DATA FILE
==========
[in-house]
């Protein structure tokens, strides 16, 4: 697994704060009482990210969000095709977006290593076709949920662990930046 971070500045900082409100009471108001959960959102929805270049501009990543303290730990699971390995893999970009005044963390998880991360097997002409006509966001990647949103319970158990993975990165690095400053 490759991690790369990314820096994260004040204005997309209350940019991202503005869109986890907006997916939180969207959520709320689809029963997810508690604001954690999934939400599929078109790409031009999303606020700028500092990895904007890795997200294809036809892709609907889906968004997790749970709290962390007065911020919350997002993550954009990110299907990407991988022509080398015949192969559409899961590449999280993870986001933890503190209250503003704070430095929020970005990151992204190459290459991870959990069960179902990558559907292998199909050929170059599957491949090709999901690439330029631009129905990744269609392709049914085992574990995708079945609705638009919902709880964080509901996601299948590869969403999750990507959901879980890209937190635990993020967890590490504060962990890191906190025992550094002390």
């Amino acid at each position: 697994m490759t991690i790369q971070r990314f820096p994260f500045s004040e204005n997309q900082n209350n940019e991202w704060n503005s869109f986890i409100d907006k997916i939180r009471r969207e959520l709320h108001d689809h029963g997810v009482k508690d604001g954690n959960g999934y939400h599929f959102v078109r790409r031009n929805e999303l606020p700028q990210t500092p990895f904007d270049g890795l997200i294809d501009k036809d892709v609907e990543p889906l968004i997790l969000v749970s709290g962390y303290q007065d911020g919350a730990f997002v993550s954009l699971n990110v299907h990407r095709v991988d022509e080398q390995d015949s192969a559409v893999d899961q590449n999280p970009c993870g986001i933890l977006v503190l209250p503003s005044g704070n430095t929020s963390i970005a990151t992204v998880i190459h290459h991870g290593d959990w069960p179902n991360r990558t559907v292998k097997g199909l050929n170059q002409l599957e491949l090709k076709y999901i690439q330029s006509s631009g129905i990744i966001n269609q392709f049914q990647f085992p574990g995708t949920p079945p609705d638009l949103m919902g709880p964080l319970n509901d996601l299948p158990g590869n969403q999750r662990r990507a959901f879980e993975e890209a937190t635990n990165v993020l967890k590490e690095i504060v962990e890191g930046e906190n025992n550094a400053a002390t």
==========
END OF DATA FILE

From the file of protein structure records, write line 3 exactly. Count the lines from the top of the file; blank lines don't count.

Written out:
């Amino acid at each position: 697994m490759t991690i790369q971070r990314f820096p994260f500045s004040e204005n997309q900082n209350n940019e991202w704060n503005s869109f986890i409100d907006k997916i939180r009471r969207e959520l709320h108001d689809h029963g997810v009482k508690d604001g954690n959960g999934y939400h599929f959102v078109r790409r031009n929805e999303l606020p700028q990210t500092p990895f904007d270049g890795l997200i294809d501009k036809d892709v609907e990543p889906l968004i997790l969000v749970s709290g962390y303290q007065d911020g919350a730990f997002v993550s954009l699971n990110v299907h990407r095709v991988d022509e080398q390995d015949s192969a559409v893999d899961q590449n999280p970009c993870g986001i933890l977006v503190l209250p503003s005044g704070n430095t929020s963390i970005a990151t992204v998880i190459h290459h991870g290593d959990w069960p179902n991360r990558t559907v292998k097997g199909l050929n170059q002409l599957e491949l090709k076709y999901i690439q330029s006509s631009g129905i990744i966001n269609q392709f049914q990647f085992p574990g995708t949920p079945p609705d638009l949103m919902g709880p964080l319970n509901d996601l299948p158990g590869n969403q999750r662990r990507a959901f879980e993975e890209a937190t635990n990165v993020l967890k590490e690095i504060v962990e890191g930046e906190n025992n550094a400053a002390t």